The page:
Q&A: Cupping of the Body and Face

During the 2016 Summer Olympics, cupping therapy received a lot of attention. After all, it was hard to miss the red circles on the backs and shoulders of swimmers like Michael Phelps. Cupping, for your face or body, is often offered by acupuncturists, massage therapists, and increasingly, physical therapists, as a way to withdraw toxins, reduce inflammation, loosen adhesions, decompress fascia by lifting it, and hasten recovery. If you’ve been wondering about cupping for your body, maybe even your face, and hoping it will improve aging skin, let me give you the skinny.

What is facial cupping?

Cupping therapy is a traditional Chinese medical treatment that has been practiced for thousands of years. The World Health Organization defines cupping as a therapeutic method that involves suction by creating a vacuum, usually by placing a cup on the skin of the affected part of the body.[1] The technique involves a plastic, bamboo, or glass cut to the skin, usually over an acupuncture point, painful area, or reflex zone.

In the case of facial cupping, smaller cups are gently applied to the skin of the face.

How does it work? Why is suction great for the skin?

From a Chinese medicine perspective, cupping warms the energy channels to remove coldness, promote qi (life force) and blood circulation, relieve swelling, accelerate healing, adjust body temperature, relieve pain, and improve acne. Other reasons suction is great for the skin: decompression of fascia, reduction of inflammation or puffiness (specifically, it reduces the number of natural killer cells, their activity and their cytotoxicity), and increase in circulation in part by raising skin surface temperature and blood oxygenation.[2]

Is it safe?

Yes, my scientific review indicates that as long as the pressure isn’t too high and the cups aren’t left in place too long, cupping is safe. I recommend that cupping be performed by trained experts only. (One study indicated that cupping can damage the blood vessels of the back of the neck and upper back, specifically the vertebral artery, in susceptible individuals).[3] Cupping may cause skin hyperpigmentation,[4] so be cautious, particularly with facial cupping.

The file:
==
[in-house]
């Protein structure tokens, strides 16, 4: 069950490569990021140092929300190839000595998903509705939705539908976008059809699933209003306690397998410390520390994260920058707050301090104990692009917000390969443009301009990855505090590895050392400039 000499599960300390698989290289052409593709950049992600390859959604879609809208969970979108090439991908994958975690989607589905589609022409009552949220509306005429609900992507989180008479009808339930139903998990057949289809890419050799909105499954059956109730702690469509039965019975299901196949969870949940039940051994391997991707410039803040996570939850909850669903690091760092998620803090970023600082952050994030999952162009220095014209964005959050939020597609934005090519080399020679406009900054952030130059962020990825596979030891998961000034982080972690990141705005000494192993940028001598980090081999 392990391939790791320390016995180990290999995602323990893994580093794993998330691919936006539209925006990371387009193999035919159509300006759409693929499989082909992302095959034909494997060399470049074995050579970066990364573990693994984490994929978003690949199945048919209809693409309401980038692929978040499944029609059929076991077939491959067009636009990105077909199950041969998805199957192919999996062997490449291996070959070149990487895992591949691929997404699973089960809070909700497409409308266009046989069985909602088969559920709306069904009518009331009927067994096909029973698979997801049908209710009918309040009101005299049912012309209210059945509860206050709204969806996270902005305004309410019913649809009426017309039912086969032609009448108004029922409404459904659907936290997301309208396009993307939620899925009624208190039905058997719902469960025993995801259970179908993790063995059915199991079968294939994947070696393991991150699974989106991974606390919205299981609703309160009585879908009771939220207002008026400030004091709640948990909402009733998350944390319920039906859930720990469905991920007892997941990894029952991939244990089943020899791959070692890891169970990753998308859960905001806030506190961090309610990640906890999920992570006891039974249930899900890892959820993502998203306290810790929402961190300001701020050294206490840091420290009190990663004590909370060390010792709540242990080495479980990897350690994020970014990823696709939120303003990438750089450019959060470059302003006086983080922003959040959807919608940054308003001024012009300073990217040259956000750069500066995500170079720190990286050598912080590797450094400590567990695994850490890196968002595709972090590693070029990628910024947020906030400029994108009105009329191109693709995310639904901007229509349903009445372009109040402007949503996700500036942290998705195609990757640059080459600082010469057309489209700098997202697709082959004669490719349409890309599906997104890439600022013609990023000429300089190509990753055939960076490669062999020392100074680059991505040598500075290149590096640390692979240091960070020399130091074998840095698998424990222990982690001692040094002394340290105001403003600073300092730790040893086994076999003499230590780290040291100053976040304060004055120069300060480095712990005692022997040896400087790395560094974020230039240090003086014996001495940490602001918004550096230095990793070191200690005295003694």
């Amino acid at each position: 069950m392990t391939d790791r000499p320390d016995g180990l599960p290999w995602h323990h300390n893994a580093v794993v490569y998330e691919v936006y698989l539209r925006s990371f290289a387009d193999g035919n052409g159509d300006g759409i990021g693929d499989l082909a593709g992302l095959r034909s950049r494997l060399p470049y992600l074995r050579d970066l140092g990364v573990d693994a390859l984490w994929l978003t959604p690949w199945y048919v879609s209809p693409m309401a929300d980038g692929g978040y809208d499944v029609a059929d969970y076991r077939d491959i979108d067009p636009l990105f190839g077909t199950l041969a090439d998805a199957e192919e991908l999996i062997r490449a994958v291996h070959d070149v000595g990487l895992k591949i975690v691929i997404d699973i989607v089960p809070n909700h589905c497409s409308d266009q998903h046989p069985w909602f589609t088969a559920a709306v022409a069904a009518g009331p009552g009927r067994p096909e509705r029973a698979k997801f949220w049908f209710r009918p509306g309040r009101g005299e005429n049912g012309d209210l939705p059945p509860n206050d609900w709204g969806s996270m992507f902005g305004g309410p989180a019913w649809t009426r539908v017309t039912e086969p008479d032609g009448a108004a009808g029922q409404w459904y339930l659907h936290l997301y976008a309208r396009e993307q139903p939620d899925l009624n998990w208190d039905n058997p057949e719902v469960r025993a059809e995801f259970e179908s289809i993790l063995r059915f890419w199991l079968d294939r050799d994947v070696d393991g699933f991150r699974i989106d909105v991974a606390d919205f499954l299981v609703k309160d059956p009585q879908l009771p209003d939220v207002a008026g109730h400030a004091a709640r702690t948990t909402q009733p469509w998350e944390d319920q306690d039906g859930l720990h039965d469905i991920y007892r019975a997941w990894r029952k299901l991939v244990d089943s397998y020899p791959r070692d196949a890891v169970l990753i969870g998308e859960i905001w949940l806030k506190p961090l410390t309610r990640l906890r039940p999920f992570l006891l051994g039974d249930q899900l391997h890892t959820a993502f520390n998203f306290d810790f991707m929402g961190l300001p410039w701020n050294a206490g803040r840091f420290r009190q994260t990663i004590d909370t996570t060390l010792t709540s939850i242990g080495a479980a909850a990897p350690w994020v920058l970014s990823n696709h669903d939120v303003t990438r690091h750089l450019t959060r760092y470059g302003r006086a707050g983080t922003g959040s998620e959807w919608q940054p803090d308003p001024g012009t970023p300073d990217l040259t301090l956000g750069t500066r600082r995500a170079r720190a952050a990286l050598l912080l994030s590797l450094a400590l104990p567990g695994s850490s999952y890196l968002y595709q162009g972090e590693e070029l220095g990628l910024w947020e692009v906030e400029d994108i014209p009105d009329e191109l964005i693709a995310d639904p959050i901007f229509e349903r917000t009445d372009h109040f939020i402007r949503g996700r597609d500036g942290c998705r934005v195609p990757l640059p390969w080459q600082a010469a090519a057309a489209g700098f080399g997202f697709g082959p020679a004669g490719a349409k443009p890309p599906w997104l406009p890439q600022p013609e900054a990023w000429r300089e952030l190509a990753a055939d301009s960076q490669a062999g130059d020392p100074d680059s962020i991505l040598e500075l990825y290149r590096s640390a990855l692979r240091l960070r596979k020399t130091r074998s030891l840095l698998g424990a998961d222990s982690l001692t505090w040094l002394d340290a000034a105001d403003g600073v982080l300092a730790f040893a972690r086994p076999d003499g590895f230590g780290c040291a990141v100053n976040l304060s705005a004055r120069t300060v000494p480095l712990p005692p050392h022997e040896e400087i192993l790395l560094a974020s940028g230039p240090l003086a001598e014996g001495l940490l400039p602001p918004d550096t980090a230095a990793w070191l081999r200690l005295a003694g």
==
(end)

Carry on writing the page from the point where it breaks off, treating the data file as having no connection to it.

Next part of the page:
How can facial cupping help smooth wrinkles? Can you describe the science behind it?

I can find no evidence that it helps smooth the skin. Data is anecdotal only, which doesn’t count as evidence. Most of the data on cupping is focused on the relief of pain.[5]

Why does bruising sometimes occur?

Due to the vacuum on the skin, the localized area may show petechiae and bruising. This is due to capillaries that are broken by the suction. On the face, the goal is to prevent petechiae and bruising.[6]

Facial cupping is not a quick-fix for the signs of aging on your skin; however, it can offer some relief if you have pain, areas of inflammation or swelling after surgery, or want to speed up recovery from athletic activity. In conjunction with a healthy diet and regular fitness, facial cupping can improve the puffiness of your face. Think of it as a complementary therapy and look for a provider who has significant experience in cupping.


For more on complementary medicine, pick up a copy of my newest book Younger, which explores various lifestyle changes to improve aging and health. 


[1] World Health Organization. WHO International Standard Terminologies on Traditional Medicine in the Western Pacific Region, Accupuncture and Moxibustion: Cupping. Geneva, Switzerland: WHO Library Cataloguing in Publication Data, 2007.

http://www.wpro.who.int/publications/PUB_9789290612483/en/, accessed October 6, 2017.

[2] Overall evidence based review

https://www.ncbi.nlm.nih.gov/pubmed/21078197, https://www.ncbi.nlm.nih.gov/pubmed/21440874

Acne: https://www.ncbi.nlm.nih.gov/pubmed/22389674

Evidence that it reduces inflammation https://www.ncbi.nlm.nih.gov/pubmed/27181126?dopt=Citation

Evidence that cupping increases skin surface temperature https://www.ncbi.nlm.nih.gov/pmc/articles/PMC4814666/

Cupping increases blood oxygenation https://www.ncbi.nlm.nih.gov/pubmed/28101413?dopt=Citation

[3] https://www.ncbi.nlm.nih.gov/pubmed/28304198?dopt=Citation

[4] https://www.ncbi.nlm.nih.gov/pubmed/25499564

[5] https://www.ncbi.nlm.nih.gov/pubmed/28770000

Relief of neck and shoulder pain https://www.ncbi.nlm.nih.gov/pubmed/27073404?dopt=Citation

Improved neck pain https://www.ncbi.nlm.nih.gov/pubmed/28219058?dopt=Citation

[6] https://www.ncbi.nlm.nih.gov/pubmed/25499564